Explained: GDPR, accountability and ISO 27001

The GDPR acknowledges the potential threats of privacy loss, as well as the accountability of organisations for their data, and how ISO 27001 can help keep sensitive information from reaching the hands of unauthorised third parties.
Explained: GDPR, accountability and ISO 27001

The data these days has been contaminated, and organizations are more and more concerned. The General Data Protection Regulation (GDPR) is a solution and a regulation in the European Union (EU) law on data protection and privacy in the EU and European economic area (EEA). It defines the process of transferring personal data out of the EU and EEA. GDPR is the toughest privacy and security laws in the world. GDPR is more related to protect information security for public data.

ISO 27001, on the other hand is an internationally recognised Information Security Management System that asks organisations to implement all possible strategies and solutions to mitigate their risks of a data breach of client information or sensitive corporate secrets. You can think of ISO 27001 as the best practices for staying safe online, while GDPR is a strict set of laws ensuring accountability in the event an organisation was lacking adequate cyber security protocols.

Origin of GDPR

GDPR originated from the Right of Privacy law in 1950 in the European Convention on Human Rights which states, “Everyone has the right to respect for his private and family life, his home and his correspondence”.

As technology moves forward, the chances of privacy breaches are enormously increasing. In 1995, the EU Government passed the European Data Protection Directive, which establishes the requirement of minimum standards to protect the rights of privacy.

As per the Forbes report, GDPR requires clear consent and justification. The GDPR covers the below types of data under its regulations:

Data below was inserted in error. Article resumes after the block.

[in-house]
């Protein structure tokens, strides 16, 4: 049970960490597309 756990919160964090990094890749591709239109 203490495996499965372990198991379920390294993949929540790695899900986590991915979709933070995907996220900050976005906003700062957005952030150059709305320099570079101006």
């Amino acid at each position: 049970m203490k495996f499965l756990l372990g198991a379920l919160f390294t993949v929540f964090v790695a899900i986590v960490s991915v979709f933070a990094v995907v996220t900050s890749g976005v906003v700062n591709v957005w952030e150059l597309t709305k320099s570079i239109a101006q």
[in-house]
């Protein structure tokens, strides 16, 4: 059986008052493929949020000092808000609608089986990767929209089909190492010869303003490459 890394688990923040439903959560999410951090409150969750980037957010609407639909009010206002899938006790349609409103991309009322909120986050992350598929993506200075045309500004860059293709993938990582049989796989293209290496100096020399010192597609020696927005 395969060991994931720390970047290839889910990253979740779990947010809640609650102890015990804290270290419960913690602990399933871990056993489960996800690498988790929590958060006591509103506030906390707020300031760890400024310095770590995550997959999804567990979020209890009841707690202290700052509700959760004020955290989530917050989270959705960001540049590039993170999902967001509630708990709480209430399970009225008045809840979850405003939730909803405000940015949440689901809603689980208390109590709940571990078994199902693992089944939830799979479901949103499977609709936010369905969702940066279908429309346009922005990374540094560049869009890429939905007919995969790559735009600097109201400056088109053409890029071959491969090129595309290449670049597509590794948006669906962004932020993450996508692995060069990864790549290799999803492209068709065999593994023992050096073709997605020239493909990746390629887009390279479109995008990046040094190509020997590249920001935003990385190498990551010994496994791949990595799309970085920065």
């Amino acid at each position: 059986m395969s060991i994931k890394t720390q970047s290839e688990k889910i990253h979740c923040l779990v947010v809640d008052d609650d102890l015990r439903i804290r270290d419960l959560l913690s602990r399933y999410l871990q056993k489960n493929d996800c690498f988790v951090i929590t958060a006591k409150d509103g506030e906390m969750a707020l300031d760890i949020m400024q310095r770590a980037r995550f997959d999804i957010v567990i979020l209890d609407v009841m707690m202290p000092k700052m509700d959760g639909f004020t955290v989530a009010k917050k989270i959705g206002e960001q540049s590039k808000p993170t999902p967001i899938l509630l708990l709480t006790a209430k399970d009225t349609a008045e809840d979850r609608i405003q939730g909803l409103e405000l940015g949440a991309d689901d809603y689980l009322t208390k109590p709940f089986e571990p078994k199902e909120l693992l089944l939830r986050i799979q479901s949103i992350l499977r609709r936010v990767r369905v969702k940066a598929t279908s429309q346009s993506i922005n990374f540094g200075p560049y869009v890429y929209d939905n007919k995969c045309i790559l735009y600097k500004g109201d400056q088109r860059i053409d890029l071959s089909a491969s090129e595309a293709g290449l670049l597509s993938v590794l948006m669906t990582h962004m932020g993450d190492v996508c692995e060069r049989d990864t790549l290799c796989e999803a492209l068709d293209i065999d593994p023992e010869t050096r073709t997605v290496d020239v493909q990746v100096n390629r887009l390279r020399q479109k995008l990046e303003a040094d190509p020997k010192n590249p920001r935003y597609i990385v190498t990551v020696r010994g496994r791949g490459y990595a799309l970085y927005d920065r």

• Personally identifiable information, including names, addresses, dates of birth, social security numbers
  • Web-based data, including user location, IP address, cookies, and RFID tags
  • Health (HIPAA) and genetic data
  • Biometric data
  • Racial and/or ethnic data
  • Political opinions
  • Sexual orientation


The GDPR states that any organisation that holds public data must be compliant with GDPR policies. It doesn’t matter if your country has them legally implemented or not. The protection of public information is the utmost duty of any organisation. For illustration, a banking system holds highly confidential information of its individuals. Loss of the same information can cause reputational and financial damage.


Privacy means people know what they’re signing up for, in plain language, and repeatedly. I believe people are smart. Some people want to share more than other people do. Ask them. – Steve Jobs

Controls for GDPR

There are certain steps one can take towards the safety of their client’s data:

  • Have a designated team member responsible for data protection.
  • Provide training to your staff and implement technical and organisational security measures.
  • Engage legal Data Processing Agreement contracts with third parties you contract to process data for you.
  • Appoint a Data Protection Officer, who will be solely looking for these issues.

GDPR and Australian legislation

In Australia, the Privacy Act 1988 (Cth) consists of laws that reflect the laws of the GDPR regulations.

The right to privacy gives individuals the right to exercise control over their personal information. The Privacy Act is about transparency and accountability of any organisations.

Australian organisations have already adopted measures to keep safe from the threat of data breaches. ISMS 27001 is the safest way to avoid the breach of anyone’s information.

GDPR, accountability & ISO 27001 information security

ISO 27001 describes best practices for an ISMS, a systematic approach consisting of people, processes, and technology that helps you protect and manage all your organisation’s information through risk management.
Where an organisation complies with international standards for ISO 27001, the chances of a breach are almost zero. The formation of compliance and incident plans is very strong. There are plenty of benefits where ISO 27001 could be a protective shield around your organisation.

The key benefits of implementing an ISMS

  • Secures your information in all its forms.
  • Provides a centrally managed framework.
  • Helps respond to evolving security threats.
  • Protects the confidentiality, availability, and integrity of data.

At Citation Certification, the ability to reduce and review risks with constantly evolving data security threats is key. We are passionate and excited about helping customers not only get certified but seeing them become more profitable, safe, and efficient.

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